RISE: Why do you think that public speaking is such a huge fear for so many of us?
Trisha: Ah – again I could go on! So I will try to keep this brief…
Actually I used to be very shy when I was younger – belief it or not! They do say a lot of actors have a shy streak!
The fear is the same as any kind of fear – fear is a powerful force for all us humans! We are wired to see the negative – it is a survival tool that can get triggered off in an unhelpful way these days! There are rarely sabre-toothed tigers to watch out for. It is a mind-body thing – and it is far worse when you keep sending signals to your brain that you are afraid – because then your body responds even more – and a viscous cycle is set up!
The main tactic involves getting ‘out of your head’! You need to be present – remember that it is about them not you – and they are not out to get you!
Our biggest fear is often fear of rejection and fear of judgement – again down to ancient wiring! If you acknowledge what is going on and get rational about the reality of the situation (no tigers) you calm you body and brain down!
I also think people get hung up on an idea that they must be like someone else – some version of a good speaker that they have in their head – but isn’t them! The more you try to be like someone else the worse the fear gets.
You also need to be at one with your content – plenty of preparation and a sense of excitement about what you are delivering.
Again – loads of tips on my YouTube channel (did I already mention this?!)
RISE: As a member of a community like YATM, do you think these ‘safe spaces’ give a platform for those that wouldn’t normally want to speak or share knowledge?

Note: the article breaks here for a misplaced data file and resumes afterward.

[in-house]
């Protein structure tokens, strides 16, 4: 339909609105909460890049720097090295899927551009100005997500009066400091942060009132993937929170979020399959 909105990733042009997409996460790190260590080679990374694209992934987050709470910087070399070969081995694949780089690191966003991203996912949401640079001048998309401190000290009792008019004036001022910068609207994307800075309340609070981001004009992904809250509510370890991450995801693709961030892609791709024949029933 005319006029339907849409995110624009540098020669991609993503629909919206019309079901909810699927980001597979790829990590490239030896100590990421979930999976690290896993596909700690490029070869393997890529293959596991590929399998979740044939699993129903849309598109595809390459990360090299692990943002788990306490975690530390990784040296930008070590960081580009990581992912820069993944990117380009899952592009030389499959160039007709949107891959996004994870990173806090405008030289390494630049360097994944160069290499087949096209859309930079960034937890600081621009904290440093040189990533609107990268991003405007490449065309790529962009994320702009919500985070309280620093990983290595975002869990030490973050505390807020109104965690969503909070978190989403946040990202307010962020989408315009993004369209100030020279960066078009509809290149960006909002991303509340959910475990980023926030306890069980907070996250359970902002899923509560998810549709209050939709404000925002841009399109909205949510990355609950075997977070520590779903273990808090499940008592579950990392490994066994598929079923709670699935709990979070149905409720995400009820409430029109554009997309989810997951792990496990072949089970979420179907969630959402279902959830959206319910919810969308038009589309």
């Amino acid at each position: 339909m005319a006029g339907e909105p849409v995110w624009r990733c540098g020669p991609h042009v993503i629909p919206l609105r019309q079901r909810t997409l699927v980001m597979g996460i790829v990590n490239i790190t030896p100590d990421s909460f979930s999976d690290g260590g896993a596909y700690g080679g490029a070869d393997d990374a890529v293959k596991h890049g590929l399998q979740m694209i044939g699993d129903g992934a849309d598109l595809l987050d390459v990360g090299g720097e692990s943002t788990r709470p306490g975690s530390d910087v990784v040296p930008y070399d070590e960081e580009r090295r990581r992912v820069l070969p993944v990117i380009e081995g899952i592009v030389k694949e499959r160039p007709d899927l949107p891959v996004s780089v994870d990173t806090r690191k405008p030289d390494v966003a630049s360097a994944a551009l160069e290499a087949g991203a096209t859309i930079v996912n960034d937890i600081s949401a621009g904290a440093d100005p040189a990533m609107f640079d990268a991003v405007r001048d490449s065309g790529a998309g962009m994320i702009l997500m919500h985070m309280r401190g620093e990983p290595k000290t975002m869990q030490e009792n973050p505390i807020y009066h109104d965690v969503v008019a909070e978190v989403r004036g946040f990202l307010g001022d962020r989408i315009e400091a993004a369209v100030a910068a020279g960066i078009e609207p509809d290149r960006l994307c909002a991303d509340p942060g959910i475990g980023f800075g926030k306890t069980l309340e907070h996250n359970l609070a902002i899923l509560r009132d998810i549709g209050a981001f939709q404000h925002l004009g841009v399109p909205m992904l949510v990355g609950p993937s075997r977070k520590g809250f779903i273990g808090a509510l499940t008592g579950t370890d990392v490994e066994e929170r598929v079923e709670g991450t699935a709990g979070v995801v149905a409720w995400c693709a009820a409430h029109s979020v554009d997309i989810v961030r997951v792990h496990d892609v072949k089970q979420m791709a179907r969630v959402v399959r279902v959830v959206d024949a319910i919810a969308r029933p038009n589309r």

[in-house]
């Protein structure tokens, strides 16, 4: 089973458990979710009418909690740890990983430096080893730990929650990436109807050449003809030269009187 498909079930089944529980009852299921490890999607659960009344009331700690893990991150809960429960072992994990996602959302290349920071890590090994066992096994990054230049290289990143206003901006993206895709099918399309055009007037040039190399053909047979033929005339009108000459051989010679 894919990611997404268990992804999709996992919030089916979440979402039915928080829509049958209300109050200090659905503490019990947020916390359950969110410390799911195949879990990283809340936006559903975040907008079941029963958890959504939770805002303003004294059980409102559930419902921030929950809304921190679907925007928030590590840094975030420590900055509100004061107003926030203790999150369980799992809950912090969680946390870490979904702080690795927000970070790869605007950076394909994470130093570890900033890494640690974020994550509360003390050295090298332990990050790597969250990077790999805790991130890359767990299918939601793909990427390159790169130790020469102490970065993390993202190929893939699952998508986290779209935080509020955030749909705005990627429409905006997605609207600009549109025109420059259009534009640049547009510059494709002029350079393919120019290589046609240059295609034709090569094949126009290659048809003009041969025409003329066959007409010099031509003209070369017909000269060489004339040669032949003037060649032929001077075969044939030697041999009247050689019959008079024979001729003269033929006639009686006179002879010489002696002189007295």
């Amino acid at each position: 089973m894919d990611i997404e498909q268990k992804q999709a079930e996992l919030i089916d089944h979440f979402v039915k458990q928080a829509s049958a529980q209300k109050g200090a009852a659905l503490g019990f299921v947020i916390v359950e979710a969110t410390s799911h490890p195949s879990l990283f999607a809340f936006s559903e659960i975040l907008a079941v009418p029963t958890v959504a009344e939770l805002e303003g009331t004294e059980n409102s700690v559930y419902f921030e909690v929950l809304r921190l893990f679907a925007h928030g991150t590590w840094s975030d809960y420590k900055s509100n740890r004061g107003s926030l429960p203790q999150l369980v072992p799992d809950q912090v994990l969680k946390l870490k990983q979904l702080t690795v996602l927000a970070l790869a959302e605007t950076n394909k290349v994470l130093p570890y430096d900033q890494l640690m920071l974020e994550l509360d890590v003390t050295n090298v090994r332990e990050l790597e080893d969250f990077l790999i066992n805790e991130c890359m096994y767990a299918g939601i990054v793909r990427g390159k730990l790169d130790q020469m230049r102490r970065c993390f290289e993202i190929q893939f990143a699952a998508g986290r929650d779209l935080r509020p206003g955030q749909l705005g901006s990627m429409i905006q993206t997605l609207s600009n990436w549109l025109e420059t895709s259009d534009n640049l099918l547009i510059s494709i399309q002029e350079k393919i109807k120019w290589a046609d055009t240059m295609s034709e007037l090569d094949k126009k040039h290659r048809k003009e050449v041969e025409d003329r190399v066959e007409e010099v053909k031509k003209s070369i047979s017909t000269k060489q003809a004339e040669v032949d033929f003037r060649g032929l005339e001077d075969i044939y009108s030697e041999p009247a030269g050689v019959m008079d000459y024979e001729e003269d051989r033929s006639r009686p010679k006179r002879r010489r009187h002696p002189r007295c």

Trisha: Definitely! I love spaces like YATM. As the host of events like this it is crucial to create an atmosphere where people realise that no question is daft!
RISE: How useful is communication and the understanding of this in the marketing and PR world?
Trisha: Massively useful! Maybe I would say that – but it is true. There are 2 particularly crucial aspects to good communication that are needed for marketing and PR – connection and clarity. Connection involves resonating with your audience and building trust – and clarity involves the audience being able to ‘get’ your message and know what to do next!
RISE: What path have you taken to get you to where you are today? What advise would you give to someone else looking to do something similar?
Trisha: Wow! I am old! I won’t give you my life story! In brief – I have embraced life – the good and the bad. I have never stopped wanting to learn and I am curious! When things felt wrong – I changed them and when things felt too comfortable – I took up new challenges!
Whilst I had a number of different mini careers and the job of bringing up a family – I had a constant passion for acting. It was my career as a professional actor (theatre not TV!) that led me along a random path to various connected opportunities – all involving masses of communication and trust building skills! I built a good reputation as a speaker on a ‘non-business’ circuit – but decided I wanted to rise to the challenge of using my combined skills and experience in the business world. Just under 3 years ago I took the plunge and up my coaching business. What a learning curve!
I had to be prepared to keep pushing myself over the obstacles and not retreat! I also had to rewire my brain a bit – blending the creative with the business/sales side of things – not easy!
The main constant throughout has been my instinct that offering value, listening and relationship building would be the most effective way to grow – and I am glad to say my instinct was correct.